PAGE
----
"The Darwin term" is one of the three contributions to the fine structure of hydrogen (and other atoms). It is a perturbation to the hydrogen hamiltonian, which gives rise to a change in energy levels of $O(\alpha^4m_ec^2)$ of the form (SI units): $$ H_D(\mathbf{r})=\frac{\hbar^2e^2}{8m_e^2c^2\epsilon_0}\delta^3(\mathbf{r}) $$

The original explanation of the Darwin term, and indeed some contemporary descriptions of it, describes it as the result of a "fast quantum fluctuation" in the position of the electron on a length scale $\hbar /m_e c=10^{-13}\text{ m}$. However, the only actual derivation from first principles I've ever seen is from the Foldy-Wouthuysian transform of the Dirac equation, where it doesn't seem to arise from anything like a fast fluctuating quantum motion.

And this kind of "quantum fluctuation" doesn't seem like it's a real phenomenon predicted in quantum mechanics. When an electron is in the groundstate of the hydrogen atom, its position isn't "quantum fluctuating around the proton." It's in a quantum state that can be described by a stationary wavefunction.

Is there genuinely some kind of way of looking at a solution to the Dirac equation and coming to the conclusion that the electron does some kind of rapid quantum motion of a length scale given by $\hbar /m_e c=10^{-13}\text{ m}$? (and presumably a timescale $\hbar /m_e c^2$) Or is my general impression right, that this is a historical description that needs to be thrown away because it just confuses students about the nature of quantum mechanics?

I am aware of this question, which is similar. But the question really just wants to know how zitterbewegung can be used to derive the form of the Darwin term, which is a perfectly straightforward derivation if you accept that zitterbewegung is a real thing. And I'm looking for a different kind of answer. All the accepted answer says is that "zitterbewegung is also correct, at least in the heuristic level," and I am explicitly wanting to know if this description of the Darwin term is valid beyond the heuristic level. Also note this great answer talks about what quantum fluctuations are, but none of these considerations seem to apply here, to a perturbation to the groundstate of a system.

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    $\begingroup$ I think the question would benefit from giving more background about what Darwin term is. $\endgroup$
    – Roger V.
    Apr 25, 2023 at 14:49
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    $\begingroup$ @RogerVadim done. $\endgroup$
    – AXensen
    Apr 25, 2023 at 14:52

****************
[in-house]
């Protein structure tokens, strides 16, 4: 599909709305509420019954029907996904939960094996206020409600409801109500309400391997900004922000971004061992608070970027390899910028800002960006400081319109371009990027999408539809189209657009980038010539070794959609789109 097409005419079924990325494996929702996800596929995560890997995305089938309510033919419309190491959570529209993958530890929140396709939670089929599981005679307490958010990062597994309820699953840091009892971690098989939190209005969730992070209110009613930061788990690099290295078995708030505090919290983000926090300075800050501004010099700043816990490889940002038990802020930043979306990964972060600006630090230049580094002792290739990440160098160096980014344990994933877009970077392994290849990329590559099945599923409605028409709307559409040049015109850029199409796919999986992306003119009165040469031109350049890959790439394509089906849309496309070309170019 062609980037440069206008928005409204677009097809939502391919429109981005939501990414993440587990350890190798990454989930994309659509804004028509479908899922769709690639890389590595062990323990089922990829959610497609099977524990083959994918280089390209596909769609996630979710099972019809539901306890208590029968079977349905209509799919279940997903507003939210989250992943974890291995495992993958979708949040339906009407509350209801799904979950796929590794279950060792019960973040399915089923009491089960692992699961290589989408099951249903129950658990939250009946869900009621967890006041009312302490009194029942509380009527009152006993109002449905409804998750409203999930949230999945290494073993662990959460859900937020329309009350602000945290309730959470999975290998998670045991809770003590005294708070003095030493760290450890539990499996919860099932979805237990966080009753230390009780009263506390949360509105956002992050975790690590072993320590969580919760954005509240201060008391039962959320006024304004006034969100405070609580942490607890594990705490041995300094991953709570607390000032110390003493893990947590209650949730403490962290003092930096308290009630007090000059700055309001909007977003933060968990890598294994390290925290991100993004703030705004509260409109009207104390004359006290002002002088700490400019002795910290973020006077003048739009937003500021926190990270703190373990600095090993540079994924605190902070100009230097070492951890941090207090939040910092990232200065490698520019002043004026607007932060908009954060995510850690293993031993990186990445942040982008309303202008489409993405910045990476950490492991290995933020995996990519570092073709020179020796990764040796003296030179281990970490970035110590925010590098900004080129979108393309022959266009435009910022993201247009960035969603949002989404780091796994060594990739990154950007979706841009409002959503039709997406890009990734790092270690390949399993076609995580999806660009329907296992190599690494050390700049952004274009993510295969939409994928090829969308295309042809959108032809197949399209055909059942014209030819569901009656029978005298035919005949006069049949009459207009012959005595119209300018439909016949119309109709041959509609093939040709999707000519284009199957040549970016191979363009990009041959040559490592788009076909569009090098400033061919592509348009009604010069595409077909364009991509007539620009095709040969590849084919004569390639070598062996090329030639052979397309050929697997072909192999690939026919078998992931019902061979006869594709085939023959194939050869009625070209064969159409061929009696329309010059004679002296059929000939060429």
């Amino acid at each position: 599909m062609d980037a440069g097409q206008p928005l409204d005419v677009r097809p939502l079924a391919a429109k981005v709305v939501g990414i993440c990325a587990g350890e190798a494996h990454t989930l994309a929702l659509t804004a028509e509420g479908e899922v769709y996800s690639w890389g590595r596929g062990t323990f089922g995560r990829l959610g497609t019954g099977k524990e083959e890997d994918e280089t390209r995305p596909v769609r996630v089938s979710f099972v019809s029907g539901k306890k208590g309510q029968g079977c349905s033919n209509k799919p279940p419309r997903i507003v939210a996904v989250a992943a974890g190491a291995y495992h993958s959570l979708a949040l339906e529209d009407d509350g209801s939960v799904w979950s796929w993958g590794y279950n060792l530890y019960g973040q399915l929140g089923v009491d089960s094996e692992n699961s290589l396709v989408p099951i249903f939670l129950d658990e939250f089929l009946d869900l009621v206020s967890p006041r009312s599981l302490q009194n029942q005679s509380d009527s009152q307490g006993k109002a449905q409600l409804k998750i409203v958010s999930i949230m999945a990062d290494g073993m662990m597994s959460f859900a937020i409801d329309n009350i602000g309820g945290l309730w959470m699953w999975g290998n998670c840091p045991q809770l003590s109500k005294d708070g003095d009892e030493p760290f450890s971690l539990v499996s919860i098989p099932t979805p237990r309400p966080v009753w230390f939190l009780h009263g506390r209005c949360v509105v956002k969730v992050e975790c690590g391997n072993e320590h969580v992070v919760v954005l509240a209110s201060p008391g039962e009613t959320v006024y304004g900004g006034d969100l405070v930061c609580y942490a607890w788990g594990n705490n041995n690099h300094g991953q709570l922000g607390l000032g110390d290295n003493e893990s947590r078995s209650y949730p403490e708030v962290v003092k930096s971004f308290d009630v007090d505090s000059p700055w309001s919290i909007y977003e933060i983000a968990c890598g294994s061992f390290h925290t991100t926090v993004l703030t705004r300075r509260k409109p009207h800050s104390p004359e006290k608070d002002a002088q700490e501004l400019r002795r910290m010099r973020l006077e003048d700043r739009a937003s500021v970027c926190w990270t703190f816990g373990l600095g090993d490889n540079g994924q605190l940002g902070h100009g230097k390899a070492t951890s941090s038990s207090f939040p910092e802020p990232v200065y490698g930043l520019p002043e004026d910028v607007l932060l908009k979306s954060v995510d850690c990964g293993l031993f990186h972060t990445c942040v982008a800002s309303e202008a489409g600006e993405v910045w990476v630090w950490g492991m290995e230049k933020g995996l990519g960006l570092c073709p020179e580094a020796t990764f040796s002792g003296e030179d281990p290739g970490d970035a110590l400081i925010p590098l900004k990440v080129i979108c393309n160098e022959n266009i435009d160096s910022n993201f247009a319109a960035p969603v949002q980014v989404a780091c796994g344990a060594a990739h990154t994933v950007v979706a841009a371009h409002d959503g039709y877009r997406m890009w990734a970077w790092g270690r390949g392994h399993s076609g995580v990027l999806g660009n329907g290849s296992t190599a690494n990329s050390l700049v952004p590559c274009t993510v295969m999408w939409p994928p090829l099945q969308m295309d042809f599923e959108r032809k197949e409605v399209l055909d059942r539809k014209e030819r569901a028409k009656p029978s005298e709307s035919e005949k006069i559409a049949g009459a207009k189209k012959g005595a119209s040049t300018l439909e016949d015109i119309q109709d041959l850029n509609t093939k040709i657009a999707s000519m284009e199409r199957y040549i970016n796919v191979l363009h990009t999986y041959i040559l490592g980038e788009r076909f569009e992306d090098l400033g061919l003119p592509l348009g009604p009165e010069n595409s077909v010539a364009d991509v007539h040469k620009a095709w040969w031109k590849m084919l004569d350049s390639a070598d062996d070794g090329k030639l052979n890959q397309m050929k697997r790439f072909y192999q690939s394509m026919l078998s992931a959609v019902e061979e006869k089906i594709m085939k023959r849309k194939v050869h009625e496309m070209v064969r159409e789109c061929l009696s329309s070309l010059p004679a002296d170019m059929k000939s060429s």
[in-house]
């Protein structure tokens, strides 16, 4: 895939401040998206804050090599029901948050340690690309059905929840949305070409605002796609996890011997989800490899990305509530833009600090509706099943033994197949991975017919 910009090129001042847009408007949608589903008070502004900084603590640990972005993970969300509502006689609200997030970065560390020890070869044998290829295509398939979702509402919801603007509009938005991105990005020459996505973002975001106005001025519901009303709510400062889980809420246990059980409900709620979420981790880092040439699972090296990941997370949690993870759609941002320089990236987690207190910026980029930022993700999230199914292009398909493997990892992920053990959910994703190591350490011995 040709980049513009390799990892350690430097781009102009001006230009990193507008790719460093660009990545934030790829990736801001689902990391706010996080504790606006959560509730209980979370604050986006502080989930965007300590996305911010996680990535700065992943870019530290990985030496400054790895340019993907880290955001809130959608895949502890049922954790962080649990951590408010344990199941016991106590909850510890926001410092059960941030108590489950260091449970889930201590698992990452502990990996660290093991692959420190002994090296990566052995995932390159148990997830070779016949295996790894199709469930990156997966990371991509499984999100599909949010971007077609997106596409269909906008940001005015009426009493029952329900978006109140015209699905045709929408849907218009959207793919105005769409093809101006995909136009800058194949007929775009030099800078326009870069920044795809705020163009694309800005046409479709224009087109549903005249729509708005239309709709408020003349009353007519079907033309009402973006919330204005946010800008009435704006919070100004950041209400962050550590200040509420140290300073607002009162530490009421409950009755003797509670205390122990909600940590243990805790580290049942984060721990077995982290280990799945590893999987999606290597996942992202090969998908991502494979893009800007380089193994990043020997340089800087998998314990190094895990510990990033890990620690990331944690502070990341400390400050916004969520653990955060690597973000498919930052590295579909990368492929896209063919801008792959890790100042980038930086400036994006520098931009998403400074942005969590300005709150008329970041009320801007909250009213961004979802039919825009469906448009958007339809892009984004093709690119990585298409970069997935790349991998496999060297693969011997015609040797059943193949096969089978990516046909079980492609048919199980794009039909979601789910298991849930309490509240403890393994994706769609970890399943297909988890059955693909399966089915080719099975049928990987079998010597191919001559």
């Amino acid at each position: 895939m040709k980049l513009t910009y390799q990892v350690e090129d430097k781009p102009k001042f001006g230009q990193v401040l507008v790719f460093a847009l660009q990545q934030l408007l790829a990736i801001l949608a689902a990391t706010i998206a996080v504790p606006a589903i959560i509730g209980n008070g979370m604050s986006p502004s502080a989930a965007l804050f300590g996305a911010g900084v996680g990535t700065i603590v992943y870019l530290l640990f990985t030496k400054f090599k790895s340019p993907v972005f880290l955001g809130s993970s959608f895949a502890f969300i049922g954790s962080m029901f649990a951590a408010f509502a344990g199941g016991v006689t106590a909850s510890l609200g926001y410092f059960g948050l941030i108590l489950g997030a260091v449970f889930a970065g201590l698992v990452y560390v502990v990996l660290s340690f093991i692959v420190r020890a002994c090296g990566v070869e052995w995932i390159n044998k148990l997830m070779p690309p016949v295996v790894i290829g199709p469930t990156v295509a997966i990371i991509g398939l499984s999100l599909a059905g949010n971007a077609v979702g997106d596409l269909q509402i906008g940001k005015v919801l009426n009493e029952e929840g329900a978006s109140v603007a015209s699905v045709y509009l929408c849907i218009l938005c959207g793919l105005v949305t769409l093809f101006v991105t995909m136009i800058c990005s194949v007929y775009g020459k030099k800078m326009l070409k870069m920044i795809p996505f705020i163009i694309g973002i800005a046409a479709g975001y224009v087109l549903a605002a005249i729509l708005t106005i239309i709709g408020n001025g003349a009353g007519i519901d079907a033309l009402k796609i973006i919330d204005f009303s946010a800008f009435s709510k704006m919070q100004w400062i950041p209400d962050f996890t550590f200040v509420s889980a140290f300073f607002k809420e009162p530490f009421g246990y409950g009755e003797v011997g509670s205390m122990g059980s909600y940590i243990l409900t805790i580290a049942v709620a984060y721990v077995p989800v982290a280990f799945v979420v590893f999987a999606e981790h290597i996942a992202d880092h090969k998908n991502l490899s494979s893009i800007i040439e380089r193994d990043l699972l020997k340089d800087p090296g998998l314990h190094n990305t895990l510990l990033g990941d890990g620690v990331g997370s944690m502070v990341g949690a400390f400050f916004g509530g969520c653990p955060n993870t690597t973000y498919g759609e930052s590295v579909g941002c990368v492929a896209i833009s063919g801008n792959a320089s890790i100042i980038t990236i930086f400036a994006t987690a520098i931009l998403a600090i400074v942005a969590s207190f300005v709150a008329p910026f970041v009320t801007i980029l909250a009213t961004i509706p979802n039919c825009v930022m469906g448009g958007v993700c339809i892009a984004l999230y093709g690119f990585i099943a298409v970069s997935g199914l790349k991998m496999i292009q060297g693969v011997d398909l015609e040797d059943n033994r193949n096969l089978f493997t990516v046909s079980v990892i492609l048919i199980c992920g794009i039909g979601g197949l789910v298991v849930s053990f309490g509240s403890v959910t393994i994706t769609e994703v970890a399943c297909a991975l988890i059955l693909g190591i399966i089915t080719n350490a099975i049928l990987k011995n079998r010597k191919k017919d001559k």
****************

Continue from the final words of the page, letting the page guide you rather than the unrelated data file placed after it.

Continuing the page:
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    $\begingroup$ I generally wonder where the term "quantum fluctuations" even came from. It does not fit either observations or theory. What we are observing are shifts in energy levels, not some kind of random noise phenomena. In non-relativistic perturbation theory these can be identified as fairly trivial summations over the states of the unperturbed system and the perturbation Hamiltonian, if I remember correctly and it's probably not much different in QED/QFT. If Breit and Schroedinger came up with the "Zitterbewegung" nonsense, then it's time to put an end to it. $\endgroup$ Apr 25, 2023 at 16:22

1 Answer 1


The main thing is to say is that you are correct about the extreme looseness of the talk of 'quantum fluctuations'.

All the so-called 'relativistic corrections' which make hydrogen fine structure are a result of doing a calculation incorrectly in the first instance and then fixing it up afterwards. That type of method is ok if and only if the sequence of approximation is well-defined. For example it is ok to do standard perturbation theory using Schrodinger's eqn when the non-relativistic theory is accurate enough but the Hamiltonian is complicated. But in the case of hydrogen fine structure the problem is not just a complicated Hamiltonian. The problem is that in order to get the kind of accuracy one is looking for, the single-particle approach to quantum theory is not up to the job. To be sure of getting it right we have to go via quantum field theory. This means that if we start out from single-particle non-relativistic QM then the situation is not a well-defined sequence of approximations as in perturbation theory. It is a case of a whole conceptual apparatus that is not up to the job being tweaked post-hoc.

The Darwin term can be justified post-hoc once one already knows what the answer is. But I think any attempt to argue it up front without doing the QED is bound to be unconvincing.

There is a reasonable presentation in Shankar's textbook on quantum mechanics I think.

We can get a pretty good calculation of hydrogen fine structure using the Dirac equation as you are probably aware. This method is intermediate between single-particle qm and the full apparatus of QED.


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